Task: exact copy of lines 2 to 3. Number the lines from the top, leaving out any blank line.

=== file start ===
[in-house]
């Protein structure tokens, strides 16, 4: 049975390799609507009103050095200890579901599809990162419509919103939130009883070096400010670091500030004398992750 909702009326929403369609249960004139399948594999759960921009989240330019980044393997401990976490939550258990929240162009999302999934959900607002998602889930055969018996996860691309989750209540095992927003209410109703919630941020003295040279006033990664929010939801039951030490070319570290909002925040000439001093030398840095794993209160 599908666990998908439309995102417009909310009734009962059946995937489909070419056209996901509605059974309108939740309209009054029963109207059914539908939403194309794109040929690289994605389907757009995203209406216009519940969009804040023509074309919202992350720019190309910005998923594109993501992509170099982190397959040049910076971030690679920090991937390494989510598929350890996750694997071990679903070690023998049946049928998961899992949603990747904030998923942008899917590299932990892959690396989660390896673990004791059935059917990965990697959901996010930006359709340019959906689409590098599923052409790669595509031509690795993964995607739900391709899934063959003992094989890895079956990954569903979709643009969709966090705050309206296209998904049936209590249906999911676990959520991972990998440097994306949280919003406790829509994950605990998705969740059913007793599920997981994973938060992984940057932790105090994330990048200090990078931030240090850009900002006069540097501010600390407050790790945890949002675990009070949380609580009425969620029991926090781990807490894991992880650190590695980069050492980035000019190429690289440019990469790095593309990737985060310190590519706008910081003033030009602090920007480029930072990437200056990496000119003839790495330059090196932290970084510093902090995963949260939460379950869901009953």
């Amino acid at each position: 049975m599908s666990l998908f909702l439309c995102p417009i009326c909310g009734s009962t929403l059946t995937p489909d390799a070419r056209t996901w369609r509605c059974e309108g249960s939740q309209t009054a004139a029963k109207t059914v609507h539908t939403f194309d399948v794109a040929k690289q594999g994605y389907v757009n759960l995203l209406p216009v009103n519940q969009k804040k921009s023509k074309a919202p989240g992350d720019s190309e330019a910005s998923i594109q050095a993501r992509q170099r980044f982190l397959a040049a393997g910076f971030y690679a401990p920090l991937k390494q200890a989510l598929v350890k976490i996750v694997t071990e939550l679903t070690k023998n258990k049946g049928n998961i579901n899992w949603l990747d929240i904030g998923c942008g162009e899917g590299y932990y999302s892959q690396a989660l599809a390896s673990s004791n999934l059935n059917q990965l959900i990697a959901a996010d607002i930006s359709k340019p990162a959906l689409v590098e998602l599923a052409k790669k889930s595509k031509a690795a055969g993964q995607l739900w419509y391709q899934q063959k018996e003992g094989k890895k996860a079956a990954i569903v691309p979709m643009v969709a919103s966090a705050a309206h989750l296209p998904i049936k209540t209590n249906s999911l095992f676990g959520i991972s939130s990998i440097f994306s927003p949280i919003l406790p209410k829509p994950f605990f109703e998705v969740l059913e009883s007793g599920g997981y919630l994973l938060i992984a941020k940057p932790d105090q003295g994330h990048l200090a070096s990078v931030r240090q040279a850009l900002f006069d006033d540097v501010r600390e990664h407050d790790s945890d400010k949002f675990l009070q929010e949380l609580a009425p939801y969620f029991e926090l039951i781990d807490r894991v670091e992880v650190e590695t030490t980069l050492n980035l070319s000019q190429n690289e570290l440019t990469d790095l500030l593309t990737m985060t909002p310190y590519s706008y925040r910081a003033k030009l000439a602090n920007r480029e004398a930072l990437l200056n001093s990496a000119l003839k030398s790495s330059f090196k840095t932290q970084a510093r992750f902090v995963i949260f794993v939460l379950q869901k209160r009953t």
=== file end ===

């Protein structure tokens, strides 16, 4: 049975390799609507009103050095200890579901599809990162419509919103939130009883070096400010670091500030004398992750 909702009326929403369609249960004139399948594999759960921009989240330019980044393997401990976490939550258990929240162009999302999934959900607002998602889930055969018996996860691309989750209540095992927003209410109703919630941020003295040279006033990664929010939801039951030490070319570290909002925040000439001093030398840095794993209160 599908666990998908439309995102417009909310009734009962059946995937489909070419056209996901509605059974309108939740309209009054029963109207059914539908939403194309794109040929690289994605389907757009995203209406216009519940969009804040023509074309919202992350720019190309910005998923594109993501992509170099982190397959040049910076971030690679920090991937390494989510598929350890996750694997071990679903070690023998049946049928998961899992949603990747904030998923942008899917590299932990892959690396989660390896673990004791059935059917990965990697959901996010930006359709340019959906689409590098599923052409790669595509031509690795993964995607739900391709899934063959003992094989890895079956990954569903979709643009969709966090705050309206296209998904049936209590249906999911676990959520991972990998440097994306949280919003406790829509994950605990998705969740059913007793599920997981994973938060992984940057932790105090994330990048200090990078931030240090850009900002006069540097501010600390407050790790945890949002675990009070949380609580009425969620029991926090781990807490894991992880650190590695980069050492980035000019190429690289440019990469790095593309990737985060310190590519706008910081003033030009602090920007480029930072990437200056990496000119003839790495330059090196932290970084510093902090995963949260939460379950869901009953």
């Amino acid at each position: 049975m599908s666990l998908f909702l439309c995102p417009i009326c909310g009734s009962t929403l059946t995937p489909d390799a070419r056209t996901w369609r509605c059974e309108g249960s939740q309209t009054a004139a029963k109207t059914v609507h539908t939403f194309d399948v794109a040929k690289q594999g994605y389907v757009n759960l995203l209406p216009v009103n519940q969009k804040k921009s023509k074309a919202p989240g992350d720019s190309e330019a910005s998923i594109q050095a993501r992509q170099r980044f982190l397959a040049a393997g910076f971030y690679a401990p920090l991937k390494q200890a989510l598929v350890k976490i996750v694997t071990e939550l679903t070690k023998n258990k049946g049928n998961i579901n899992w949603l990747d929240i904030g998923c942008g162009e899917g590299y932990y999302s892959q690396a989660l599809a390896s673990s004791n999934l059935n059917q990965l959900i990697a959901a996010d607002i930006s359709k340019p990162a959906l689409v590098e998602l599923a052409k790669k889930s595509k031509a690795a055969g993964q995607l739900w419509y391709q899934q063959k018996e003992g094989k890895k996860a079956a990954i569903v691309p979709m643009v969709a919103s966090a705050a309206h989750l296209p998904i049936k209540t209590n249906s999911l095992f676990g959520i991972s939130s990998i440097f994306s927003p949280i919003l406790p209410k829509p994950f605990f109703e998705v969740l059913e009883s007793g599920g997981y919630l994973l938060i992984a941020k940057p932790d105090q003295g994330h990048l200090a070096s990078v931030r240090q040279a850009l900002f006069d006033d540097v501010r600390e990664h407050d790790s945890d400010k949002f675990l009070q929010e949380l609580a009425p939801y969620f029991e926090l039951i781990d807490r894991v670091e992880v650190e590695t030490t980069l050492n980035l070319s000019q190429n690289e570290l440019t990469d790095l500030l593309t990737m985060t909002p310190y590519s706008y925040r910081a003033k030009l000439a602090n920007r480029e004398a930072l990437l200056n001093s990496a000119l003839k030398s790495s330059f090196k840095t932290q970084a510093r992750f902090v995963i949260f794993v939460l379950q869901k209160r009953t």